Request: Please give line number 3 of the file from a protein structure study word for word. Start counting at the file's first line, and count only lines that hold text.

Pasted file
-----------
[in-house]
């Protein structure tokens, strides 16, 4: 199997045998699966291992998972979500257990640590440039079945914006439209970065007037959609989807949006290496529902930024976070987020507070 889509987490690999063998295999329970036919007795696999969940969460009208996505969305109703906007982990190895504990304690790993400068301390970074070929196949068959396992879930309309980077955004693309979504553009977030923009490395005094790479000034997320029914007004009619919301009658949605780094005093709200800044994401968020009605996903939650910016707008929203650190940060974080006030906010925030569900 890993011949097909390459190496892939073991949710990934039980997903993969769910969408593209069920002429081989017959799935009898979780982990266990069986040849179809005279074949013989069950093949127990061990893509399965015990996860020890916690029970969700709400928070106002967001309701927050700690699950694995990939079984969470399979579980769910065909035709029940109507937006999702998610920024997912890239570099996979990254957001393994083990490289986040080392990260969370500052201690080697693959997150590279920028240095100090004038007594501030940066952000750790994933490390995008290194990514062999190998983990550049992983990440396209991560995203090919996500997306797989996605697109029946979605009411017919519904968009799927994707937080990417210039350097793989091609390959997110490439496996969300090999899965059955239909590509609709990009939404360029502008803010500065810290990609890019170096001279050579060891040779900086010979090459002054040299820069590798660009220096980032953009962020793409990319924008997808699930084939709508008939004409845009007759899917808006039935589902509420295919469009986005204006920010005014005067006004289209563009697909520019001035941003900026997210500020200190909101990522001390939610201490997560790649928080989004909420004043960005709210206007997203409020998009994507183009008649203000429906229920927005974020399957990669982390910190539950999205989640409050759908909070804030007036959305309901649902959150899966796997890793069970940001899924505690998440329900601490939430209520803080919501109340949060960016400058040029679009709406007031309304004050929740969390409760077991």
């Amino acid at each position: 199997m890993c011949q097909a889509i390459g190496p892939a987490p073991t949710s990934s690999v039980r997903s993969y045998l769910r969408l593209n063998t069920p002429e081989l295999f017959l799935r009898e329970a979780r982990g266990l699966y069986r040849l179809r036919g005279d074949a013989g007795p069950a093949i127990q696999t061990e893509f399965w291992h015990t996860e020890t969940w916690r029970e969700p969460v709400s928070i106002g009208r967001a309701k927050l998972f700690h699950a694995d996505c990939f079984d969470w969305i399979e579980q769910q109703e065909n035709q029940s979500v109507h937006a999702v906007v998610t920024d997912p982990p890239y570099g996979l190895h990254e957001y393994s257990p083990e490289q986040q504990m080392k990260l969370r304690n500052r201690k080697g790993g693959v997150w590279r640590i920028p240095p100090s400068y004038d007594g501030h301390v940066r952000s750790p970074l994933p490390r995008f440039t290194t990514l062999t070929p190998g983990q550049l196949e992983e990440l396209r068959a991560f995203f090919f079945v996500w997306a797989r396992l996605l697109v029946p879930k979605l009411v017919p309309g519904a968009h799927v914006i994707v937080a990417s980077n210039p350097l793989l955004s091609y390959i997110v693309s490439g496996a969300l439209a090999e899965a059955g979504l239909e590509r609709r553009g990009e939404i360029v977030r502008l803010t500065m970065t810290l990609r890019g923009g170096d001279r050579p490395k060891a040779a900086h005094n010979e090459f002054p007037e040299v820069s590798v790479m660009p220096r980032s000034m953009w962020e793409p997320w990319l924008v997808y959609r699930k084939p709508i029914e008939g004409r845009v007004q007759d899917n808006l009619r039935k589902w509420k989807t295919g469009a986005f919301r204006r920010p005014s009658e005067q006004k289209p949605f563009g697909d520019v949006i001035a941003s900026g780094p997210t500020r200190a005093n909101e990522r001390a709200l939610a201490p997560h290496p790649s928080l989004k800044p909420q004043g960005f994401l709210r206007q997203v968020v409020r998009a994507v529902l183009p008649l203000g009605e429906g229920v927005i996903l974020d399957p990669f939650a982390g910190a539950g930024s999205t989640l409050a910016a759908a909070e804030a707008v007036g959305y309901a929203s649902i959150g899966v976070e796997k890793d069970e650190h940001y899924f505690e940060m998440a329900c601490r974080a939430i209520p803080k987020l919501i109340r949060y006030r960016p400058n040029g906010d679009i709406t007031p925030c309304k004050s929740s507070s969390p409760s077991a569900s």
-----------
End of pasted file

């Amino acid at each position: 199997m890993c011949q097909a889509i390459g190496p892939a987490p073991t949710s990934s690999v039980r997903s993969y045998l769910r969408l593209n063998t069920p002429e081989l295999f017959l799935r009898e329970a979780r982990g266990l699966y069986r040849l179809r036919g005279d074949a013989g007795p069950a093949i127990q696999t061990e893509f399965w291992h015990t996860e020890t969940w916690r029970e969700p969460v709400s928070i106002g009208r967001a309701k927050l998972f700690h699950a694995d996505c990939f079984d969470w969305i399979e579980q769910q109703e065909n035709q029940s979500v109507h937006a999702v906007v998610t920024d997912p982990p890239y570099g996979l190895h990254e957001y393994s257990p083990e490289q986040q504990m080392k990260l969370r304690n500052r201690k080697g790993g693959v997150w590279r640590i920028p240095p100090s400068y004038d007594g501030h301390v940066r952000s750790p970074l994933p490390r995008f440039t290194t990514l062999t070929p190998g983990q550049l196949e992983e990440l396209r068959a991560f995203f090919f079945v996500w997306a797989r396992l996605l697109v029946p879930k979605l009411v017919p309309g519904a968009h799927v914006i994707v937080a990417s980077n210039p350097l793989l955004s091609y390959i997110v693309s490439g496996a969300l439209a090999e899965a059955g979504l239909e590509r609709r553009g990009e939404i360029v977030r502008l803010t500065m970065t810290l990609r890019g923009g170096d001279r050579p490395k060891a040779a900086h005094n010979e090459f002054p007037e040299v820069s590798v790479m660009p220096r980032s000034m953009w962020e793409p997320w990319l924008v997808y959609r699930k084939p709508i029914e008939g004409r845009v007004q007759d899917n808006l009619r039935k589902w509420k989807t295919g469009a986005f919301r204006r920010p005014s009658e005067q006004k289209p949605f563009g697909d520019v949006i001035a941003s900026g780094p997210t500020r200190a005093n909101e990522r001390a709200l939610a201490p997560h290496p790649s928080l989004k800044p909420q004043g960005f994401l709210r206007q997203v968020v409020r998009a994507v529902l183009p008649l203000g009605e429906g229920v927005i996903l974020d399957p990669f939650a982390g910190a539950g930024s999205t989640l409050a910016a759908a909070e804030a707008v007036g959305y309901a929203s649902i959150g899966v976070e796997k890793d069970e650190h940001y899924f505690e940060m998440a329900c601490r974080a939430i209520p803080k987020l919501i109340r949060y006030r960016p400058n040029g906010d679009i709406t007031p925030c309304k004050s929740s507070s969390p409760s077991a569900s």